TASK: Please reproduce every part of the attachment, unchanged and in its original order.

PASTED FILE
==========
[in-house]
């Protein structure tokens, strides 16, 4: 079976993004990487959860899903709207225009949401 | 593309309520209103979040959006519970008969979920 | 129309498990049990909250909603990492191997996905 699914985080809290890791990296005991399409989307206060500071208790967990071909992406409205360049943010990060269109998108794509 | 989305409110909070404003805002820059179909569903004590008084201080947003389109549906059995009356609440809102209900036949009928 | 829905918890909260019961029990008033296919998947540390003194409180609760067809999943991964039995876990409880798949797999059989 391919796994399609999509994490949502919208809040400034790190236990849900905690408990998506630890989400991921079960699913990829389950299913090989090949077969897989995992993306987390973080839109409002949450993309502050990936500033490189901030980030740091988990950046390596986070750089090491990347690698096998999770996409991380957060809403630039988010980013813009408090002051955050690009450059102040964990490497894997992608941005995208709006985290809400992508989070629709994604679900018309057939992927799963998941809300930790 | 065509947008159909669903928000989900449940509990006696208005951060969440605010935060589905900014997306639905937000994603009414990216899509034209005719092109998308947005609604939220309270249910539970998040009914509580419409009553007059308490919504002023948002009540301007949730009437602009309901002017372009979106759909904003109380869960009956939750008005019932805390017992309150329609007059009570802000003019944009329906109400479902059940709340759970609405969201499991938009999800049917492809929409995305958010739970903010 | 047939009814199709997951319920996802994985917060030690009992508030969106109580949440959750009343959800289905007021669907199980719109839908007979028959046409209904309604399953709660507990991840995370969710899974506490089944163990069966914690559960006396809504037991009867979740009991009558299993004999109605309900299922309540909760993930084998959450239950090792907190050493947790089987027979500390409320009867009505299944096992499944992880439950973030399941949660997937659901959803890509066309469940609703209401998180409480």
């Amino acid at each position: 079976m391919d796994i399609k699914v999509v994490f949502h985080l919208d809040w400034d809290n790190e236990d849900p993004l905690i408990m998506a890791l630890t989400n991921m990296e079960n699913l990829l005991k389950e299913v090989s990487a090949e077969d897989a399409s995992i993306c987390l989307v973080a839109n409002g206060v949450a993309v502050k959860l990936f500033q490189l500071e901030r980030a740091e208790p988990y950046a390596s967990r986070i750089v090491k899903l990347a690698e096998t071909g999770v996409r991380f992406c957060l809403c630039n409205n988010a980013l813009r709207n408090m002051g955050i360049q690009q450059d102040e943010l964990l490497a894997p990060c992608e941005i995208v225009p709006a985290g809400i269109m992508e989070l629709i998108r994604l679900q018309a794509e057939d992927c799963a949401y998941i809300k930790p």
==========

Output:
[in-house]
């Protein structure tokens, strides 16, 4: 079976993004990487959860899903709207225009949401 | 593309309520209103979040959006519970008969979920 | 129309498990049990909250909603990492191997996905 699914985080809290890791990296005991399409989307206060500071208790967990071909992406409205360049943010990060269109998108794509 | 989305409110909070404003805002820059179909569903004590008084201080947003389109549906059995009356609440809102209900036949009928 | 829905918890909260019961029990008033296919998947540390003194409180609760067809999943991964039995876990409880798949797999059989 391919796994399609999509994490949502919208809040400034790190236990849900905690408990998506630890989400991921079960699913990829389950299913090989090949077969897989995992993306987390973080839109409002949450993309502050990936500033490189901030980030740091988990950046390596986070750089090491990347690698096998999770996409991380957060809403630039988010980013813009408090002051955050690009450059102040964990490497894997992608941005995208709006985290809400992508989070629709994604679900018309057939992927799963998941809300930790 | 065509947008159909669903928000989900449940509990006696208005951060969440605010935060589905900014997306639905937000994603009414990216899509034209005719092109998308947005609604939220309270249910539970998040009914509580419409009553007059308490919504002023948002009540301007949730009437602009309901002017372009979106759909904003109380869960009956939750008005019932805390017992309150329609007059009570802000003019944009329906109400479902059940709340759970609405969201499991938009999800049917492809929409995305958010739970903010 | 047939009814199709997951319920996802994985917060030690009992508030969106109580949440959750009343959800289905007021669907199980719109839908007979028959046409209904309604399953709660507990991840995370969710899974506490089944163990069966914690559960006396809504037991009867979740009991009558299993004999109605309900299922309540909760993930084998959450239950090792907190050493947790089987027979500390409320009867009505299944096992499944992880439950973030399941949660997937659901959803890509066309469940609703209401998180409480």
């Amino acid at each position: 079976m391919d796994i399609k699914v999509v994490f949502h985080l919208d809040w400034d809290n790190e236990d849900p993004l905690i408990m998506a890791l630890t989400n991921m990296e079960n699913l990829l005991k389950e299913v090989s990487a090949e077969d897989a399409s995992i993306c987390l989307v973080a839109n409002g206060v949450a993309v502050k959860l990936f500033q490189l500071e901030r980030a740091e208790p988990y950046a390596s967990r986070i750089v090491k899903l990347a690698e096998t071909g999770v996409r991380f992406c957060l809403c630039n409205n988010a980013l813009r709207n408090m002051g955050i360049q690009q450059d102040e943010l964990l490497a894997p990060c992608e941005i995208v225009p709006a985290g809400i269109m992508e989070l629709i998108r994604l679900q018309a794509e057939d992927c799963a949401y998941i809300k930790p």